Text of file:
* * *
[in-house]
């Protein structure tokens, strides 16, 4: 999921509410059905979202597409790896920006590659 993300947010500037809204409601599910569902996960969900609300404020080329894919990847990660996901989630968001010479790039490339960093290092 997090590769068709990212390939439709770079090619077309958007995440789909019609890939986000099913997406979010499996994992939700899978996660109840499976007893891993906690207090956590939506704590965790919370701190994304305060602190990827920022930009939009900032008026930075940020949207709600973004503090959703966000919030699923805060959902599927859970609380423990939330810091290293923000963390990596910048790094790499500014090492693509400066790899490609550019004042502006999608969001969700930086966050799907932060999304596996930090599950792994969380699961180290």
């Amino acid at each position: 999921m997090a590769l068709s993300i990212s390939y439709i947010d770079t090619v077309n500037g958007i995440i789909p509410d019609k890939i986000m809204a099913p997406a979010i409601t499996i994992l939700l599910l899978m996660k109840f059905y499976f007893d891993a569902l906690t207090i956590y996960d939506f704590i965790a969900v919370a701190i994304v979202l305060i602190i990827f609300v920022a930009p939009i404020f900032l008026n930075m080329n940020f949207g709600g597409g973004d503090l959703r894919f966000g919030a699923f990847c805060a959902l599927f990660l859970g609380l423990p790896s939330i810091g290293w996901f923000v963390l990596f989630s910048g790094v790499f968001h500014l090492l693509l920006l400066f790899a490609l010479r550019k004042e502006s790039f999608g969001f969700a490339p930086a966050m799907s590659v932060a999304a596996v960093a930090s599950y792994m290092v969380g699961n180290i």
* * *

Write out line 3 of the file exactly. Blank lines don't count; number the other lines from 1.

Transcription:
């Amino acid at each position: 999921m997090a590769l068709s993300i990212s390939y439709i947010d770079t090619v077309n500037g958007i995440i789909p509410d019609k890939i986000m809204a099913p997406a979010i409601t499996i994992l939700l599910l899978m996660k109840f059905y499976f007893d891993a569902l906690t207090i956590y996960d939506f704590i965790a969900v919370a701190i994304v979202l305060i602190i990827f609300v920022a930009p939009i404020f900032l008026n930075m080329n940020f949207g709600g597409g973004d503090l959703r894919f966000g919030a699923f990847c805060a959902l599927f990660l859970g609380l423990p790896s939330i810091g290293w996901f923000v963390l990596f989630s910048g790094v790499f968001h500014l090492l693509l920006l400066f790899a490609l010479r550019k004042e502006s790039f999608g969001f969700a490339p930086a966050m799907s590659v932060a999304a596996v960093a930090s599950y792994m290092v969380g699961n180290i």